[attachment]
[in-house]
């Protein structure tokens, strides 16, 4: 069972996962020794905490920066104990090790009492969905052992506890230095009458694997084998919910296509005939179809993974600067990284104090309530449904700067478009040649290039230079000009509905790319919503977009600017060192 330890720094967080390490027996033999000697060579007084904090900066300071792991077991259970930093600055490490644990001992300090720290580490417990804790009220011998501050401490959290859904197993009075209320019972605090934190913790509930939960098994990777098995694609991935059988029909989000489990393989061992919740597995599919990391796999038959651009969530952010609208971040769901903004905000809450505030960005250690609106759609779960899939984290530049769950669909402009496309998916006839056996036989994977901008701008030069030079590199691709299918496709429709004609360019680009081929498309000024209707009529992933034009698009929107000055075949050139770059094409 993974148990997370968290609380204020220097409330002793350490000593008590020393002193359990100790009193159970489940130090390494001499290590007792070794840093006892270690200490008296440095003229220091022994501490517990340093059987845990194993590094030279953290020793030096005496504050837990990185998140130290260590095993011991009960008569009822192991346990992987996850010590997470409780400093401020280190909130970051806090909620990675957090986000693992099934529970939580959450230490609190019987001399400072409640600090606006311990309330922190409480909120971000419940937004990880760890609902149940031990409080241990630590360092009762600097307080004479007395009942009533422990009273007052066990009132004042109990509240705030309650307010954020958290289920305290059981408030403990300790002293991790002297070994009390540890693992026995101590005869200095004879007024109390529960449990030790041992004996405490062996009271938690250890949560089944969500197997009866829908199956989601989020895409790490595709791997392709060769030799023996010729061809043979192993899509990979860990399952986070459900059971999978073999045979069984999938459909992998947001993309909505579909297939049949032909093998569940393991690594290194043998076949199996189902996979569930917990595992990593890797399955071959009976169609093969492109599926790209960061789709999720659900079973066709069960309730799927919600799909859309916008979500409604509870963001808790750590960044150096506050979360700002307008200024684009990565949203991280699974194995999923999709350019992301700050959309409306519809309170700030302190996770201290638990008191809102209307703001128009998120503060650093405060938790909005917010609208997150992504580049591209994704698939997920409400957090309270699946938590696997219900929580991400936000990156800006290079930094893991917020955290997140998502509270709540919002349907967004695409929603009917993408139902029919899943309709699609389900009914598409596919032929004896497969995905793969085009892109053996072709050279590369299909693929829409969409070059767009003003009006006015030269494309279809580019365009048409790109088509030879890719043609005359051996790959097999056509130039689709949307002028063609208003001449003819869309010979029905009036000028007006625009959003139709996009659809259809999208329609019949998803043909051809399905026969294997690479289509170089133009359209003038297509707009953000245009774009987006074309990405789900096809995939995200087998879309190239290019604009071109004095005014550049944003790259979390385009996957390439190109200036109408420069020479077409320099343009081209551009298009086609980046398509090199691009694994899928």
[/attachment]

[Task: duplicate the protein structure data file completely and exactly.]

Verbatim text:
[in-house]
């Protein structure tokens, strides 16, 4: 069972996962020794905490920066104990090790009492969905052992506890230095009458694997084998919910296509005939179809993974600067990284104090309530449904700067478009040649290039230079000009509905790319919503977009600017060192 330890720094967080390490027996033999000697060579007084904090900066300071792991077991259970930093600055490490644990001992300090720290580490417990804790009220011998501050401490959290859904197993009075209320019972605090934190913790509930939960098994990777098995694609991935059988029909989000489990393989061992919740597995599919990391796999038959651009969530952010609208971040769901903004905000809450505030960005250690609106759609779960899939984290530049769950669909402009496309998916006839056996036989994977901008701008030069030079590199691709299918496709429709004609360019680009081929498309000024209707009529992933034009698009929107000055075949050139770059094409 993974148990997370968290609380204020220097409330002793350490000593008590020393002193359990100790009193159970489940130090390494001499290590007792070794840093006892270690200490008296440095003229220091022994501490517990340093059987845990194993590094030279953290020793030096005496504050837990990185998140130290260590095993011991009960008569009822192991346990992987996850010590997470409780400093401020280190909130970051806090909620990675957090986000693992099934529970939580959450230490609190019987001399400072409640600090606006311990309330922190409480909120971000419940937004990880760890609902149940031990409080241990630590360092009762600097307080004479007395009942009533422990009273007052066990009132004042109990509240705030309650307010954020958290289920305290059981408030403990300790002293991790002297070994009390540890693992026995101590005869200095004879007024109390529960449990030790041992004996405490062996009271938690250890949560089944969500197997009866829908199956989601989020895409790490595709791997392709060769030799023996010729061809043979192993899509990979860990399952986070459900059971999978073999045979069984999938459909992998947001993309909505579909297939049949032909093998569940393991690594290194043998076949199996189902996979569930917990595992990593890797399955071959009976169609093969492109599926790209960061789709999720659900079973066709069960309730799927919600799909859309916008979500409604509870963001808790750590960044150096506050979360700002307008200024684009990565949203991280699974194995999923999709350019992301700050959309409306519809309170700030302190996770201290638990008191809102209307703001128009998120503060650093405060938790909005917010609208997150992504580049591209994704698939997920409400957090309270699946938590696997219900929580991400936000990156800006290079930094893991917020955290997140998502509270709540919002349907967004695409929603009917993408139902029919899943309709699609389900009914598409596919032929004896497969995905793969085009892109053996072709050279590369299909693929829409969409070059767009003003009006006015030269494309279809580019365009048409790109088509030879890719043609005359051996790959097999056509130039689709949307002028063609208003001449003819869309010979029905009036000028007006625009959003139709996009659809259809999208329609019949998803043909051809399905026969294997690479289509170089133009359209003038297509707009953000245009774009987006074309990405789900096809995939995200087998879309190239290019604009071109004095005014550049944003790259979390385009996957390439190109200036109408420069020479077409320099343009081209551009298009086609980046398509090199691009694994899928």